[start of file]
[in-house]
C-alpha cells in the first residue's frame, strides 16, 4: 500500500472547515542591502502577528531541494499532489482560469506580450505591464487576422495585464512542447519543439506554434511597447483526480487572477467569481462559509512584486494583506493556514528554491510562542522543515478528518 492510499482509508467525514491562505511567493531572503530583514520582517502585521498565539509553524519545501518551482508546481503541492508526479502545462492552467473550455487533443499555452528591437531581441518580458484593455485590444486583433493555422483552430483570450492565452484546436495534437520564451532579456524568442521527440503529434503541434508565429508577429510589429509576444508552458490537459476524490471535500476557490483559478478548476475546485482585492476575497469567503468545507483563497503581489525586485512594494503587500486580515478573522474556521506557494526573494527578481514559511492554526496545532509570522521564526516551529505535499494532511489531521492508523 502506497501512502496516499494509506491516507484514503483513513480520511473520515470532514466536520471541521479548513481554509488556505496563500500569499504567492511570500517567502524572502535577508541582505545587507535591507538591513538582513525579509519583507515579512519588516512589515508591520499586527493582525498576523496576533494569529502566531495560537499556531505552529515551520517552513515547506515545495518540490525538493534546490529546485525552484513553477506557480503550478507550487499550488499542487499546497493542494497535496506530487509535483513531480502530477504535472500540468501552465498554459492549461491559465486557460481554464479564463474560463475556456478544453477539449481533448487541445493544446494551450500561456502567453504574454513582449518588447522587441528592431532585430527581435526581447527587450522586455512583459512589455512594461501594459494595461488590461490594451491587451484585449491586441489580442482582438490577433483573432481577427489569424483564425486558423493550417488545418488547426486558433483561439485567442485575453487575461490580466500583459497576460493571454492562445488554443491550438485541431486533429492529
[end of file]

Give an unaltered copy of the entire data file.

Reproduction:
[in-house]
C-alpha cells in the first residue's frame, strides 16, 4: 500500500472547515542591502502577528531541494499532489482560469506580450505591464487576422495585464512542447519543439506554434511597447483526480487572477467569481462559509512584486494583506493556514528554491510562542522543515478528518 492510499482509508467525514491562505511567493531572503530583514520582517502585521498565539509553524519545501518551482508546481503541492508526479502545462492552467473550455487533443499555452528591437531581441518580458484593455485590444486583433493555422483552430483570450492565452484546436495534437520564451532579456524568442521527440503529434503541434508565429508577429510589429509576444508552458490537459476524490471535500476557490483559478478548476475546485482585492476575497469567503468545507483563497503581489525586485512594494503587500486580515478573522474556521506557494526573494527578481514559511492554526496545532509570522521564526516551529505535499494532511489531521492508523 502506497501512502496516499494509506491516507484514503483513513480520511473520515470532514466536520471541521479548513481554509488556505496563500500569499504567492511570500517567502524572502535577508541582505545587507535591507538591513538582513525579509519583507515579512519588516512589515508591520499586527493582525498576523496576533494569529502566531495560537499556531505552529515551520517552513515547506515545495518540490525538493534546490529546485525552484513553477506557480503550478507550487499550488499542487499546497493542494497535496506530487509535483513531480502530477504535472500540468501552465498554459492549461491559465486557460481554464479564463474560463475556456478544453477539449481533448487541445493544446494551450500561456502567453504574454513582449518588447522587441528592431532585430527581435526581447527587450522586455512583459512589455512594461501594459494595461488590461490594451491587451484585449491586441489580442482582438490577433483573432481577427489569424483564425486558423493550417488545418488547426486558433483561439485567442485575453487575461490580466500583459497576460493571454492562445488554443491550438485541431486533429492529